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This is the house Transition built

What is the house? Is it a dream we hold, a fairy palace, a shelter from the storm, perched on a hill, overlooking the sea, somewhere down a farm track or a long drive edged with lime trees? Or is it a nightmare, the haunted house, the house of childhood secrets we fear to reenter, the slum and the council estate we long to escape from, the little boxes on the hillside we are loathe to see?

This week the house is a practical place, a building in Transition, in cities and villages where property is valued more than people and everyone is assessed by their address and the colour of paint on their front door. As the Government is poised to relax planning laws that will make it easier for developers to tarmac the green fields of England, while the Green Deal gets pushed back and low-income city dwellers pushed out of the smarter neighbourhoods, our relationship with the House is changing.

No longer a place of exclusivity and security, it has become a liability. The economic downturn and soaring energy prices have made our homes the highest financial burden most of us carry. And, as we come awake to peak oil and climate change, also a burden on our conscience. To change our relationship with the environment we need not only to consume less we need a different attitude to the shelters we build and inhabit. Including those in our imaginations.

How can we create an aesthetic of downshift in a culture of aspiration?

I once spent my working days visiting people’s swanky apartments and villas for magazines like World of Interiors. I styled photographic shoots of heritage chintz curtains and designer chairs and unwittingly upheld the aesthetics of Empire. I had grown up in London’s Bayswater district in a Victorian white-fronted house, serviced by a crew of professional builders, carpenters, interior decorators, window cleaners and dailies. And yet I always longed to live in simple vernacular spaces - artist’s studios, rough Greek interiors, thatched cottages. When I sold my city flat and went travelling I got to live in a series of palm-leaf cabanas, wood cabins, yurts and adobe roundhouses and eventually settled in a cottage that resembled the one in the Kent marshes I had loved as a child. It doesn’t belong to me and yet it feels like home.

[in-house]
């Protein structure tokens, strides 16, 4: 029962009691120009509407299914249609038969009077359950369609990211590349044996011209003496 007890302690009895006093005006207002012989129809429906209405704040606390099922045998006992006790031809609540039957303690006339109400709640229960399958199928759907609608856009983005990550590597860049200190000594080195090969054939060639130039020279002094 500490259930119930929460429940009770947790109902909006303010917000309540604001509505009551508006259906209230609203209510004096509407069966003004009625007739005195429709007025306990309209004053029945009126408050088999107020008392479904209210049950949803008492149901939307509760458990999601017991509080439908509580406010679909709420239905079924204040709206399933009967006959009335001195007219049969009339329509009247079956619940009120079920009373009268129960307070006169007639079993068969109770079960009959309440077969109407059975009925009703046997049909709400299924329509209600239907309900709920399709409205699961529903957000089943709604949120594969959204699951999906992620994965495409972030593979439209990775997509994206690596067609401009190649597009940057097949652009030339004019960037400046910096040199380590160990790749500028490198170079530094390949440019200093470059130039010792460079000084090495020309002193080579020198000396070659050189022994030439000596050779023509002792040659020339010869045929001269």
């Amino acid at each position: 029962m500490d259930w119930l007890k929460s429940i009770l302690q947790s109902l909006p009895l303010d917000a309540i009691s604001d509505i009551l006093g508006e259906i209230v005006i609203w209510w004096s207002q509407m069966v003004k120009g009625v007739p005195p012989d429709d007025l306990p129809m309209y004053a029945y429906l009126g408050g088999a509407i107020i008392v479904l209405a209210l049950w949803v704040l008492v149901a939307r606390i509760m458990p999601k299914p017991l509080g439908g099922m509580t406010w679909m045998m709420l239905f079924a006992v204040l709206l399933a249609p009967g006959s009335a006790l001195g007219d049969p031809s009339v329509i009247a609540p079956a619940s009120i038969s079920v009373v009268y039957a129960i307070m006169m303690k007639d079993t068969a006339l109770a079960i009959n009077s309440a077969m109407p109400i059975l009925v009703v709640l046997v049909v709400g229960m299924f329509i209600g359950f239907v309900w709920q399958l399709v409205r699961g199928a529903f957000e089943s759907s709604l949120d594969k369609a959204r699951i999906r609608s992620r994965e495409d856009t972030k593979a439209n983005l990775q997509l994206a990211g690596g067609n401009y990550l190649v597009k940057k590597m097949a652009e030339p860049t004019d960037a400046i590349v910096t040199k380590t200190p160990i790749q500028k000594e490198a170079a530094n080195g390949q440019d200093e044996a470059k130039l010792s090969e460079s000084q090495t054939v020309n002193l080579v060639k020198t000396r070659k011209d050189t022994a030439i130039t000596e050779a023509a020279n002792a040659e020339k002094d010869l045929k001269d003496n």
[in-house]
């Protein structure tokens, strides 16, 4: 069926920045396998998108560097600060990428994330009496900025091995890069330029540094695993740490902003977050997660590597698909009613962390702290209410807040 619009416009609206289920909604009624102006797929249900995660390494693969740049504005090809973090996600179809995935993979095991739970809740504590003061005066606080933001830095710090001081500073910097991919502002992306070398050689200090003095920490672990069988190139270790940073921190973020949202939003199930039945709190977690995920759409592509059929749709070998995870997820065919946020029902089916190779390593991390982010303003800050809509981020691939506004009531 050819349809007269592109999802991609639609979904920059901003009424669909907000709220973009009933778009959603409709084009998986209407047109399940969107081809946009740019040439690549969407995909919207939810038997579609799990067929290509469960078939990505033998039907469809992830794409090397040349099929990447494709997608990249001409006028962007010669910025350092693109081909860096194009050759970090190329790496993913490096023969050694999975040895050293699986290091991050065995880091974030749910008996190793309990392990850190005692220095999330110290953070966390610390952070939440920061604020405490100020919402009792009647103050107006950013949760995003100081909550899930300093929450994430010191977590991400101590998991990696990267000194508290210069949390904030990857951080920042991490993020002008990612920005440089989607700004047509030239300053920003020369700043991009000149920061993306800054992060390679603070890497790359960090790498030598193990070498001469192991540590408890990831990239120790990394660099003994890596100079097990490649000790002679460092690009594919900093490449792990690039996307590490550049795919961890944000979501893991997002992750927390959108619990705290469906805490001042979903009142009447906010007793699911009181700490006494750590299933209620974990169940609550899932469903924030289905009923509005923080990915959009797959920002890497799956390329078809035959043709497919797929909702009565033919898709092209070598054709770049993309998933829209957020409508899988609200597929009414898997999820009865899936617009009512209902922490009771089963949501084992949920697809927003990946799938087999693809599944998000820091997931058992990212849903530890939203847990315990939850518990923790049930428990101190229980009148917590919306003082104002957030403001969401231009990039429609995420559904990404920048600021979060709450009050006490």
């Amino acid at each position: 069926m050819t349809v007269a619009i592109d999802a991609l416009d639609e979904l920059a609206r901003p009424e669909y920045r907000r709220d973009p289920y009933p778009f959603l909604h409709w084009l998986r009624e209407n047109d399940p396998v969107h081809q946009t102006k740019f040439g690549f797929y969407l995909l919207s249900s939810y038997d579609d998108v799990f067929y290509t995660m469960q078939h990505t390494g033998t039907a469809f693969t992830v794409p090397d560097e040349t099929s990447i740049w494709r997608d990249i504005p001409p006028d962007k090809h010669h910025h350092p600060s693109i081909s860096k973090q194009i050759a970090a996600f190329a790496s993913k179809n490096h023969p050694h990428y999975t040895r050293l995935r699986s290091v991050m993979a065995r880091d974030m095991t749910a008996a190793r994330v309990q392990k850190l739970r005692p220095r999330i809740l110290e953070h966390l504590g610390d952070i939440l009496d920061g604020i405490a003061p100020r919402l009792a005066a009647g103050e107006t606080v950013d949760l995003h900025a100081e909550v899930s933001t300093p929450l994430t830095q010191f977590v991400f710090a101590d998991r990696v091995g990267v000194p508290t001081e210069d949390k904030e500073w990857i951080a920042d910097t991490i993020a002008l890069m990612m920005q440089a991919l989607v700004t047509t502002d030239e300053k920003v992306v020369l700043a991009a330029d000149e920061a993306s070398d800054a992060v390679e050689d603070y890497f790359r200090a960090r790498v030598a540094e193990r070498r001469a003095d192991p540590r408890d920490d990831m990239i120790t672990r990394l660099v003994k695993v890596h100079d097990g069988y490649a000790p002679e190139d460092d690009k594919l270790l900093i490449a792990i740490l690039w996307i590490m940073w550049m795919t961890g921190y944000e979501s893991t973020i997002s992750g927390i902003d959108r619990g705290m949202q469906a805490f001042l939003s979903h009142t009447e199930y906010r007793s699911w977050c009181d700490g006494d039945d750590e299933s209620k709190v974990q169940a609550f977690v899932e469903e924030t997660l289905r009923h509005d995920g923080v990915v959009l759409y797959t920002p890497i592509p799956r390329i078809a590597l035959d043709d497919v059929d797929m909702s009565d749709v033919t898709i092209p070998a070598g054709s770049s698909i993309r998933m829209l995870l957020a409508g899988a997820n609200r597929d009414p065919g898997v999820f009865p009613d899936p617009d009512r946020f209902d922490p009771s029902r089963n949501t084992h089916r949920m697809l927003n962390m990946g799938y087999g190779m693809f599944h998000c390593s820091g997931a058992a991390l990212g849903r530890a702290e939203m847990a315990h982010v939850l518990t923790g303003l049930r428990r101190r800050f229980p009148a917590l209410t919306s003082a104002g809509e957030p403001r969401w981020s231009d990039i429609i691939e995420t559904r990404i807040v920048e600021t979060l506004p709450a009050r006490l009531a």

So when it came to my turn on the blog this week I wanted to look at two Transitioners’ houses that reflected this personal and contemporary downshift: a retrofitted house in Norwich owned by Stefi, one of the movers and shakers behind the Magdalen Street Celebration and the innovative Café Conversations, and a straw bale house, designed and built by John Preston and Carol Hunter from Transition Downham Market and Villages.

Transition has its foundation in permaculture and natural building. The upcoming The Transition Companion was inspired by the seminal text on environmental architecture, A Pattern Language by Christopher Alexander. Many Transitioners dream of cobhouses and passive houses set amongst forest gardens and friendly communities. And yet we live within old walls, constricted by planning laws, by expensive green technology and by a lack of skills in the basic arts of living. How do people work with those constrictions and yet make steps to live within their principles? I stepped out of my door to find out:

House on the edge of Mousehold Heath

Brought up in an airy 1930s suburban house in Los Angeles and having just returned from India Stefi stepped into her 1900 NR3 terrace two-up two-downer and wanted immediately to bring space and light into its narrow and dark British dimensions (it is 9 foot wide). She was influenced by two streams, she said. One was an aesthetic made of the space and light she inherited from her native California and the simplicity she found living in an Indian one-room dwelling open to the elements. The second stream to do with ecological living and energy reduction.

Inside the rooms have wooden floorboards and bare plastered walls and simple furniture ("primarily sourced from the rich pickings of Magdalen Street's dozen or more charity and antique shops! So the embodied carbon is very low"). Light has been introduced by opening up a skylight in the kitchen, making a glass front door and a device known as a solar tunnel which amplifies and bounces light into the recesses of the dark back bedroom.

“The sun tunnel costs £200 to buy, £150 to have fitted. but could be done DIY - it's an easier fit than a roof window. Even situated on a north facing roof, there is no longer any need to put on the lights in the room during the day. You need to figure out a way to shade it on summer evenings or you'll have daylight coming in until 11 pm and again at 4 am!"